"Accited" is used as a verb in the original, but our AI poet has used it to describe the lion's fleece - an interesting grammatical shift.  Even more impressive, fleece is never used in Shakespeare in relation to lions but rather references clothing, wool or hair (human).

Overall we were pretty impressed with the way in which our AI was able to create unique, sensical images that were quite creative and very much in the style of Shakespeare - but ones that were not pulling images word for word from his other works.  They fit both the theme and the style of writing proving our AI poet does seem to have a human-like creative spark - or at the very least, the novel turns of phrase make sense to humans and seem to have real meaning.

Not being an expert in Shakespeare I'd be interested to know what others with more experience analyzing his works think about how well they fit with his writing style.  

Further, it begs a fundamental question about creativity - is the poem’s meaning is created by the author upon writing the work or is the meaning created by the reader upon reading the word?  I'm sure there are experts in Literary Theory who might have some comments on this.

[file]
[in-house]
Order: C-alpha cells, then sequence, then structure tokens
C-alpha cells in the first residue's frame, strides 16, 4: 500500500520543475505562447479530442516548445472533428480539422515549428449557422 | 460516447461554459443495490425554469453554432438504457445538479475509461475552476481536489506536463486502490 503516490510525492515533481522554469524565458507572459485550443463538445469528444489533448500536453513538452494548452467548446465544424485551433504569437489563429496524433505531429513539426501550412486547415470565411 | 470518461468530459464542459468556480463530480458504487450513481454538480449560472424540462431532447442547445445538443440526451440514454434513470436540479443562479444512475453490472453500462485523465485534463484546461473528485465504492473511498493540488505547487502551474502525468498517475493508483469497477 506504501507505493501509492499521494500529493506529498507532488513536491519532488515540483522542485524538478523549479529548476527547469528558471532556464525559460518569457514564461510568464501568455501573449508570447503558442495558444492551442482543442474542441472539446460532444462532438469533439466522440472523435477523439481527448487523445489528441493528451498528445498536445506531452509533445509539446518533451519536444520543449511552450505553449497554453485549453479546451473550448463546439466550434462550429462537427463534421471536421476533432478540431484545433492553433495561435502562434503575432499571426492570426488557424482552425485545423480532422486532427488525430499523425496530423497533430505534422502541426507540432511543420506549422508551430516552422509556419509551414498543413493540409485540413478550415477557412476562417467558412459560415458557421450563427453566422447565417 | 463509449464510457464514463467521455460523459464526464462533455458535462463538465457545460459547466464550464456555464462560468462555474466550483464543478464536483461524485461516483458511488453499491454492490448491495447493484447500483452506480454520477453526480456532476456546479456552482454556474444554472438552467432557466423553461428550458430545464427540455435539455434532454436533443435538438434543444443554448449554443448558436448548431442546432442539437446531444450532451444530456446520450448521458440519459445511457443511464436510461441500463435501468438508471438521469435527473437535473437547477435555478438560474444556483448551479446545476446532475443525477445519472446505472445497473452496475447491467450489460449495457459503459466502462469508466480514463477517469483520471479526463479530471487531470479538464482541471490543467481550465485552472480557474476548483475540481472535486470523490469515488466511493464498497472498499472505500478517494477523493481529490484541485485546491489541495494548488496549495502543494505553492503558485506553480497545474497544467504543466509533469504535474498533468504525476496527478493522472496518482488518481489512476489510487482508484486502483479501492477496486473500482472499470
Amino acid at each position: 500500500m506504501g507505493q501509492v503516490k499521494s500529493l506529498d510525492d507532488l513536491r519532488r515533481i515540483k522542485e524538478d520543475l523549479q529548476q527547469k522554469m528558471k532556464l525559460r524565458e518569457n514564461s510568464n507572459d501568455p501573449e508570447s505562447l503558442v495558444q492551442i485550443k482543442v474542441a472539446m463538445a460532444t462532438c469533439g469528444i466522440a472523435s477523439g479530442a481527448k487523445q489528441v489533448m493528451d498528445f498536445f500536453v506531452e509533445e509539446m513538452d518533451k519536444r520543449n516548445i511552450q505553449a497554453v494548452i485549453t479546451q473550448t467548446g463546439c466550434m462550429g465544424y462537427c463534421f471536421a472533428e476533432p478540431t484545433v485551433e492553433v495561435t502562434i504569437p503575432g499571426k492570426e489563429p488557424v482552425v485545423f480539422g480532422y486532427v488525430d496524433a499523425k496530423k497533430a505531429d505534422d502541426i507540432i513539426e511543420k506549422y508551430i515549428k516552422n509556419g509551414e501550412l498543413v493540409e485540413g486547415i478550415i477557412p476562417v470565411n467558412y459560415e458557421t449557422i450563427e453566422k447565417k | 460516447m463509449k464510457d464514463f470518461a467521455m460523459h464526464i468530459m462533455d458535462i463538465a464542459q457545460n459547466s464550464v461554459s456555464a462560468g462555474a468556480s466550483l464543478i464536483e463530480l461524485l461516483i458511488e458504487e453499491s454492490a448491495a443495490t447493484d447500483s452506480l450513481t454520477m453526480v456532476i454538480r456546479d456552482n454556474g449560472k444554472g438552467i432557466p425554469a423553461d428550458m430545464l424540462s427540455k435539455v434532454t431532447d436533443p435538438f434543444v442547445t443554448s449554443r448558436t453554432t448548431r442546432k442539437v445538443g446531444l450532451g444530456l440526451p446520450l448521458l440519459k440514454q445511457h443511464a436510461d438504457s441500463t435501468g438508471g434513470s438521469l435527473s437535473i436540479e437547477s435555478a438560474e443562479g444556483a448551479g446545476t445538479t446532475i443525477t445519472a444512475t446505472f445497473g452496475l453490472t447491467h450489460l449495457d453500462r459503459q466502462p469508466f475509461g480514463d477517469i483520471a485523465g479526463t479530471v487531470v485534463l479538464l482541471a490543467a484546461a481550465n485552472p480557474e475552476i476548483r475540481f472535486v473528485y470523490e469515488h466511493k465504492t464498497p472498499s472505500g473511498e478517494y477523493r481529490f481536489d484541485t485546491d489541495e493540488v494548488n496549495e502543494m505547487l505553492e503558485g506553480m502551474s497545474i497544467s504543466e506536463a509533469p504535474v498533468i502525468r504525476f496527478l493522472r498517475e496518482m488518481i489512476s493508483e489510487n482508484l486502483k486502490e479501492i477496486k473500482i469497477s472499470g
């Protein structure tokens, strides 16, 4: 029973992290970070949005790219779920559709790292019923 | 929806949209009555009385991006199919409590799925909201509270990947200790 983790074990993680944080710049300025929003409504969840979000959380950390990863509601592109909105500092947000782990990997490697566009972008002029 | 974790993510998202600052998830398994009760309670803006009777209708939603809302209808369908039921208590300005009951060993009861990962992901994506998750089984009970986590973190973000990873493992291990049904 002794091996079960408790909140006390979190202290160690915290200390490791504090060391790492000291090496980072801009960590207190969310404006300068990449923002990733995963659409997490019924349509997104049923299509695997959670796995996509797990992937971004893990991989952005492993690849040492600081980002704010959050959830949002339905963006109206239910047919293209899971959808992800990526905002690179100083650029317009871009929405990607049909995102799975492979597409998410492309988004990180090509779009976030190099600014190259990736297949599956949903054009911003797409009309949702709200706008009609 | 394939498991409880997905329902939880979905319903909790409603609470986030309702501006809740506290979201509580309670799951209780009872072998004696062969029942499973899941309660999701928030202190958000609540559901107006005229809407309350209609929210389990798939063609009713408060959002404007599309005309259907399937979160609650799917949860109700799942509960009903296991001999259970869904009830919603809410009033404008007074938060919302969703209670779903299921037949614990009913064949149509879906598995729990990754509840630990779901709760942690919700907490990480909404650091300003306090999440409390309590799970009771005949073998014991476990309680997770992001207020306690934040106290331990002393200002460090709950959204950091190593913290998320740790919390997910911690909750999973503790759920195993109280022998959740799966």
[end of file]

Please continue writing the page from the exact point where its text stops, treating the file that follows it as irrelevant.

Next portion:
Can we really call this poem a sonnet?


The Rhythm of our poem is far from standard and, we found that our neural net tended to replace simple words with more complicated words in general. Highly syllabic words tend to embed together because more complex words have similar windows, words that appear close to it in the text.  They tend to be used together since someone who uses one long word is usually someone who uses many long words. We all know someone like that, don’t we? Even so, the complexity of the imagery that the neural net brought to the poem made it quite provocative!